THIS STORY HAS BEEN FORMATTED FOR EASY PRINTING

Remains of man found in Quincy

By Shelley Murphy and John Ellement
Globe Staff / September 22, 2000
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The remains of a man believed to have been killed 25 years ago after allegedly besting South Boston mob boss James "Whitey" Bulger in a barroom brawl were unearthed yesterday along the banks of the Neponset River in Quincy, according to sources familiar with the investigation.

The sources said investigators will continue to search the site, about 100 yards from a condominium where Bulger lived during the 1980s, looking for the remains of a girlfriend of Bulger's longtime sidekick, Stephen Flemmi.

Acting on information provided over the past year by Bulger's former deputy, Kevin Weeks, investigators have found five bodies at three burial sites within a mile of each other in Dorchester and Quincy, sources said.

US Attorney Donald K. Stern announced yesterday that the remains of a man had been unearthed after four days of painstaking digging, and that investigators would continue to search the site for a second murder victim. He said he wouldn't name the victims until they were identified.

But sources say Weeks, who cut a deal with authorities after his indictment in November on federal racketeering charges, told investigators that Thomas King and Debra Davis were buried underneath the MBTA's Red Line bridge at the river's edge.

Davis was 26 when she disappeared on Sept. 17, 1981, after planning to end her nine-year romance with Flemmi because she fell in love with another man.

King, a longshoreman and member of Southie's Mullins Gang, disappeared in November 1975, just days after reputed South Boston gangster Francis "Buddy" Leonard was found shot to death in King's car.

Bulger and King got into a heated argument at Triple O's bar in South Boston after Leonard's body was discovered on Nov. 6, 1975, according to sources.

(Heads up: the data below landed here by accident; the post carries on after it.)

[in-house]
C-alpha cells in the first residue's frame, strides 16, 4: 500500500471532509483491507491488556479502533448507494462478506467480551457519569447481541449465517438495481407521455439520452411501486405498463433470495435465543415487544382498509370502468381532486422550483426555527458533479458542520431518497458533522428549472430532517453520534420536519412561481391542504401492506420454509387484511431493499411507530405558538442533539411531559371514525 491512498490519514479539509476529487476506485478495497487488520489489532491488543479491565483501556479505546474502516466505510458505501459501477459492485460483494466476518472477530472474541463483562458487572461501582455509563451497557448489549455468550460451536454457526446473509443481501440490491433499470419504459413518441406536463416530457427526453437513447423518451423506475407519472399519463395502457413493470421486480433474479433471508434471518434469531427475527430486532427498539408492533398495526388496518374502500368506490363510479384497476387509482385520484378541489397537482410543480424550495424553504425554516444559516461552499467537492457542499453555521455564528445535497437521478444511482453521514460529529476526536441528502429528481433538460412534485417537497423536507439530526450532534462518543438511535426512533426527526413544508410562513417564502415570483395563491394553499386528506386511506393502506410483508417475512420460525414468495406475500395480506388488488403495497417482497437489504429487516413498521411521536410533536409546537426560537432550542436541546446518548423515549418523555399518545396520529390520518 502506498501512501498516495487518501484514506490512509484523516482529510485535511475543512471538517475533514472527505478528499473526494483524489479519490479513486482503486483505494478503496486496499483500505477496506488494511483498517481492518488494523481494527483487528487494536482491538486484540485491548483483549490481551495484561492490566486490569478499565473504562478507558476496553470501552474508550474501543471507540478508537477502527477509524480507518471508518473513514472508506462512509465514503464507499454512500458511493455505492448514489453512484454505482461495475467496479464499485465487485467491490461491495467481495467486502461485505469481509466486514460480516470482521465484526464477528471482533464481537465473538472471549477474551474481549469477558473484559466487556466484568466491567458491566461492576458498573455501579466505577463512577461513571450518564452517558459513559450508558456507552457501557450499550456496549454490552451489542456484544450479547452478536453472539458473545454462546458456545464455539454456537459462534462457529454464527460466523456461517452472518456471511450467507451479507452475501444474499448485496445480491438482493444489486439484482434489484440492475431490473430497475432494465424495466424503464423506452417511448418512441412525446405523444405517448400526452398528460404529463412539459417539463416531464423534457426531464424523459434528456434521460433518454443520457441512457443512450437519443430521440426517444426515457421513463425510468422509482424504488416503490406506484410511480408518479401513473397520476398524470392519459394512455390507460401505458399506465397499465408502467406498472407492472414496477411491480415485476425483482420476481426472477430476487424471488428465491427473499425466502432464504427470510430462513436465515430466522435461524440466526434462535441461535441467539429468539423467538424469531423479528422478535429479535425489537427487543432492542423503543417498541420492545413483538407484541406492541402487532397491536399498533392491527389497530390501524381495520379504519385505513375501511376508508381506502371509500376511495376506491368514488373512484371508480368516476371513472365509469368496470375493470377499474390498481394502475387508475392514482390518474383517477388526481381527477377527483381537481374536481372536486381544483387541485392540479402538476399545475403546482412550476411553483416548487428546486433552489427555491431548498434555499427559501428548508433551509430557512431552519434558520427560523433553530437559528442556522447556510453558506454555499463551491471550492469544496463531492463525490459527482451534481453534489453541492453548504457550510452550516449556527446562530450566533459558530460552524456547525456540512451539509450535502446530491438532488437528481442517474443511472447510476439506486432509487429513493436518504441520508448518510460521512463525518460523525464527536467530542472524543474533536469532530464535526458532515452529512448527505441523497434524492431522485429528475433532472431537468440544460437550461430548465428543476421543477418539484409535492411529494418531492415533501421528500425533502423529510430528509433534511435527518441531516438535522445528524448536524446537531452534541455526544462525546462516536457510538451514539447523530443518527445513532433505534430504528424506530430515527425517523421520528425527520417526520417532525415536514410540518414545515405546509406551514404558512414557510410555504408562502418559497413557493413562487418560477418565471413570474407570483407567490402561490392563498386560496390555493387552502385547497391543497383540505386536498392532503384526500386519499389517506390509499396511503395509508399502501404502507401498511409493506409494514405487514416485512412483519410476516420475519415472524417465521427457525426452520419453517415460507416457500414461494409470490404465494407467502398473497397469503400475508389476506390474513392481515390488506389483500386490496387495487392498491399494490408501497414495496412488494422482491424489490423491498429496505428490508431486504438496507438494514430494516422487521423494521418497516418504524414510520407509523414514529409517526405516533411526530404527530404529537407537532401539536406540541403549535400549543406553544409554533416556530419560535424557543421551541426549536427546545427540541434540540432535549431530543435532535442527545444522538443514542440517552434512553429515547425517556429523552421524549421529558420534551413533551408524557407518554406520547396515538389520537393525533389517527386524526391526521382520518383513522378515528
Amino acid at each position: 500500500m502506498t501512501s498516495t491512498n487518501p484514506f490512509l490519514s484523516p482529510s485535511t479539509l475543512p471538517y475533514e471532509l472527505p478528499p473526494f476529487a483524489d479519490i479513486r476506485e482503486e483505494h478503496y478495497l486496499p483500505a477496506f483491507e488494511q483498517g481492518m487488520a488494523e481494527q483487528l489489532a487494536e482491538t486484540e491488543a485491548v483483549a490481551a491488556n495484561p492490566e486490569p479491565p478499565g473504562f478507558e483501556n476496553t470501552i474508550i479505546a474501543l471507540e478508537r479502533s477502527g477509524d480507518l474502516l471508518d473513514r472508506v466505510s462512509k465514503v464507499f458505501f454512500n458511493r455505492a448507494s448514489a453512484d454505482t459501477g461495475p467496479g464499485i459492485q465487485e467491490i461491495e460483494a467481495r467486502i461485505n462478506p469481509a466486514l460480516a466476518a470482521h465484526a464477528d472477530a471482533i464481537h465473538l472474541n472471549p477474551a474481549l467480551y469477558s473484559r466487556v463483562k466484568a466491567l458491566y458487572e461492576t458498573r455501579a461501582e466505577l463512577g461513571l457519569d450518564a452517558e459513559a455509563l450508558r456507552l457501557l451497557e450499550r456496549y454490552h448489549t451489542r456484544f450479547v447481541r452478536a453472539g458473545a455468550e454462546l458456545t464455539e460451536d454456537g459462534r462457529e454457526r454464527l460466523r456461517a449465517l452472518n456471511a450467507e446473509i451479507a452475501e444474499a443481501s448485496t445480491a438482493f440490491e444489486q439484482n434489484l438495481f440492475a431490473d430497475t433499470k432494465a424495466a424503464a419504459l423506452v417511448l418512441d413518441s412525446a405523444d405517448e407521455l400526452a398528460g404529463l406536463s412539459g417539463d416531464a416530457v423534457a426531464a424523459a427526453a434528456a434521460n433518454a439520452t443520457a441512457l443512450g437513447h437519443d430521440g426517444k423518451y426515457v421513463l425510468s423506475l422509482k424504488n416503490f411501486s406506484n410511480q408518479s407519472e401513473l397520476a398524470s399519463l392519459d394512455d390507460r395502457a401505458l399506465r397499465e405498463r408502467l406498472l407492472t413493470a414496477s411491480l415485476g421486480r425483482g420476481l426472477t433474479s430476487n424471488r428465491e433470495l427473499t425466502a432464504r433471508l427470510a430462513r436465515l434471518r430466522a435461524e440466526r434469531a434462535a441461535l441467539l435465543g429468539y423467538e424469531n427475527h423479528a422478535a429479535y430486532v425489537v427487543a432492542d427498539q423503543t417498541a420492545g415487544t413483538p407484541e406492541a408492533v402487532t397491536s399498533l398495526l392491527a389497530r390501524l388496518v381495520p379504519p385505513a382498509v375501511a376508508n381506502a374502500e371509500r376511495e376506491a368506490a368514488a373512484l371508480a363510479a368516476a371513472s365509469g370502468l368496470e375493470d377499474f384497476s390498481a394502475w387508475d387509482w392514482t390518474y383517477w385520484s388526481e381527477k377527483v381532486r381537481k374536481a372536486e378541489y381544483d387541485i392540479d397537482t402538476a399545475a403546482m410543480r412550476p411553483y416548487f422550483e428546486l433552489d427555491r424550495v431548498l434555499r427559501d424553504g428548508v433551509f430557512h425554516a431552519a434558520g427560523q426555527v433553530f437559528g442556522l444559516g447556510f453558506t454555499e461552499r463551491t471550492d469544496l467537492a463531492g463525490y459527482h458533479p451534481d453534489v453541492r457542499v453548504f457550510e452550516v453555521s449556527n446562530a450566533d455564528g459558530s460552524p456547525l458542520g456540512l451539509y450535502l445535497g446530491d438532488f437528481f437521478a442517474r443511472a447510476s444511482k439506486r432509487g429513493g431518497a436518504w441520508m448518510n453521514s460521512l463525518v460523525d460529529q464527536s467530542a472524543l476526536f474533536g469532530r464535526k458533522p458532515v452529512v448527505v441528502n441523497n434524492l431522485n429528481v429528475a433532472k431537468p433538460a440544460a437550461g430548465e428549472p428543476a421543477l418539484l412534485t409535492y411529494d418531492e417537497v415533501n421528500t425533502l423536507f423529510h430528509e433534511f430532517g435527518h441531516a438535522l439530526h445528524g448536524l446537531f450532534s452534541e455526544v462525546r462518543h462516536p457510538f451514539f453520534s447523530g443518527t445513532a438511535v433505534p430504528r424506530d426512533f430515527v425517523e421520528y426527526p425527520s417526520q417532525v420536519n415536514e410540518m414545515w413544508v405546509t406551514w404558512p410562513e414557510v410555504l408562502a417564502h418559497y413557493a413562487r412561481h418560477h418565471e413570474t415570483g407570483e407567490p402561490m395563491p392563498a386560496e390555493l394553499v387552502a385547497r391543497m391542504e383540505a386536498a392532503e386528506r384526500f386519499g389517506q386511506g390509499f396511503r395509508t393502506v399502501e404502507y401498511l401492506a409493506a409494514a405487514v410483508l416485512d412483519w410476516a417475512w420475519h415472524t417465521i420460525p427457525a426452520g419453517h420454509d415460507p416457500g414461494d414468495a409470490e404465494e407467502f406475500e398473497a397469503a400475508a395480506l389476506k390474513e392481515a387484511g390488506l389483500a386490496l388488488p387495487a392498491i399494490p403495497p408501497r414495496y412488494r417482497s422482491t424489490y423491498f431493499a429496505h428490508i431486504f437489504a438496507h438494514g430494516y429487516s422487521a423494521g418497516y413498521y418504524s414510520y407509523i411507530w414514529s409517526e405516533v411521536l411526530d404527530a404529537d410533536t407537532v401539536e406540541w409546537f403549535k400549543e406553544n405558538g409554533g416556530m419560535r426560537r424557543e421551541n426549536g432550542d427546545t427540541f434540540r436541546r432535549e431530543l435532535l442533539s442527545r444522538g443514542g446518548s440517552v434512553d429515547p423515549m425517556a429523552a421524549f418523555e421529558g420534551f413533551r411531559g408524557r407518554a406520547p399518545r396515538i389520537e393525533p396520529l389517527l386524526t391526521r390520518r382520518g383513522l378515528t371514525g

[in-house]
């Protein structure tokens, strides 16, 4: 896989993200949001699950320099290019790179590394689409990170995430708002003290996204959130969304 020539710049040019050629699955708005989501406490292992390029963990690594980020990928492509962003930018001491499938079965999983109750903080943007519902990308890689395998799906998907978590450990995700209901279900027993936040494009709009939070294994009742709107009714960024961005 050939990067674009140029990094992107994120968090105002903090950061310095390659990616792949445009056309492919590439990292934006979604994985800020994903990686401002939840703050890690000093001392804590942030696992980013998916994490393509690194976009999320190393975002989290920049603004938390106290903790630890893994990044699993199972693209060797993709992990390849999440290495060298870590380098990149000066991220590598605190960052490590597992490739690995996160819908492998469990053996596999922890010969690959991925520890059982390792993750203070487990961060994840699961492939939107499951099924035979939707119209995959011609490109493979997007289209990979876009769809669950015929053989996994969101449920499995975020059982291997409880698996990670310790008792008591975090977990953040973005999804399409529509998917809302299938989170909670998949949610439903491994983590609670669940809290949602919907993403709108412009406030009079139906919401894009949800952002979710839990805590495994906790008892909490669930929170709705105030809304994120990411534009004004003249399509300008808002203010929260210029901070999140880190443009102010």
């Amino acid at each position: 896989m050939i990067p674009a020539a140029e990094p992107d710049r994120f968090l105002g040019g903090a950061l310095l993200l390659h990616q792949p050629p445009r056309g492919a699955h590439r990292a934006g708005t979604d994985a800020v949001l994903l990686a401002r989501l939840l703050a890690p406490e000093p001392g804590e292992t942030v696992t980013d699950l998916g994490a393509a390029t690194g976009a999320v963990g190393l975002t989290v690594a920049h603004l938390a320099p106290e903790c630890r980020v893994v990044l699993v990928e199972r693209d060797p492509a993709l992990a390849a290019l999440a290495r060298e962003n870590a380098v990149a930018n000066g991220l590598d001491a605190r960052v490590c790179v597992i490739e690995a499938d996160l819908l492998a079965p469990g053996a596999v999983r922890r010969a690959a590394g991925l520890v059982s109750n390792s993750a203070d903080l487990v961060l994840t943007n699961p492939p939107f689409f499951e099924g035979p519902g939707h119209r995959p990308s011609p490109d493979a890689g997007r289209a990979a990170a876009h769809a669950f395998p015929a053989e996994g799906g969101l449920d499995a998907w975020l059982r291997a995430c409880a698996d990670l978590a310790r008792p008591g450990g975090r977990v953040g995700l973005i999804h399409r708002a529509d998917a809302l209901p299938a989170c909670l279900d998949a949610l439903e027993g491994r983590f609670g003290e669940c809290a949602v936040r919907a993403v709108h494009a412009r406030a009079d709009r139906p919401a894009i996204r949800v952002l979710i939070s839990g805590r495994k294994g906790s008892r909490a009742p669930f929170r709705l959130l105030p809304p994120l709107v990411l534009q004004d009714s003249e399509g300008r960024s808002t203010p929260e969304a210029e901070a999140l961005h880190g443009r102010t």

"He had Whitey on the floor by the neck, choking him to death, and Stevie [Flemmi] talked him out of it and that was his mistake," said a source.

Last October, John Martorano, a confessed hit man turned government witness, pleaded guilty to killing King and implicated Flemmi in the slaying. Martorano wasn't able to lead authorities to King's grave because he didn't know where he was buried, according to sources.

A childhood friend of King's from South Boston said, "He was born tough, but he was a good father to his daughter. If he was involved in any organized crime stuff, he never brought it around the neighborhood. He won a fight, but the loser came back after him."

Weeks apparently knew where King and five more alleged victims of Bulger and Flemmi were buried.

Acting on information provided by Weeks, investigators unearthed remains at Tenean Beach in Dorchester last week believed to be those of Paul "Paulie" McGonagle, a Bulger rival who disappeared on Nov. 20, 1974. The state medical examiner's office is conducting tests to identify the victim.

In January, Weeks led investigators to a gravesite across from Florian Hall in Dorchester, where they discovered the remains of Arthur "Bucky" Barrett and John McIntyre, both of Quincy, and Deborah Hussey, the daughter of Flemmi's longtime live-in companion, Marion Hussey.

Barrett, an accused bank burglar, was murdered in July 1983; John McIntyre, who implicated Bulger in a plot to smuggle guns to the Irish Republican Army, was killed in November 1984, and Hussey, who had a sexual relationship with Flemmi, was slain in early 1985.

Weeks told investigators that he helped Bulger and Flemmi exhume their bodies in October 1985 and rebury them in the Dorchester grave, according to court records.

Stern refused to comment yesterday on whether investigators believe the bodies buried in Quincy had been moved there from somewhere else.

Investigators from the State Police, the US Drug Enforcement Administration, and the Internal Revenue Service will resume digging today, Stern said.

Meanwhile, State Police divers have been searching an area at Marina Bay in Quincy for several weeks, looking for evidence that isn't related to the search for bodies in Quincy, but is part of the overall investigation of Bulger and Flemmi, officials said.

The discovery of the bodies is expected to lead to sweeping new charges against Bulger, who has been a fugitive since his January 1995 indictment on federal racketeering charges, and Flemmi, who is jailed while awaiting trial.

While Bulger and Flemmi are suspected in the murders of several other victims who are missing, Stern said investigators are unaware of any other burial sites.

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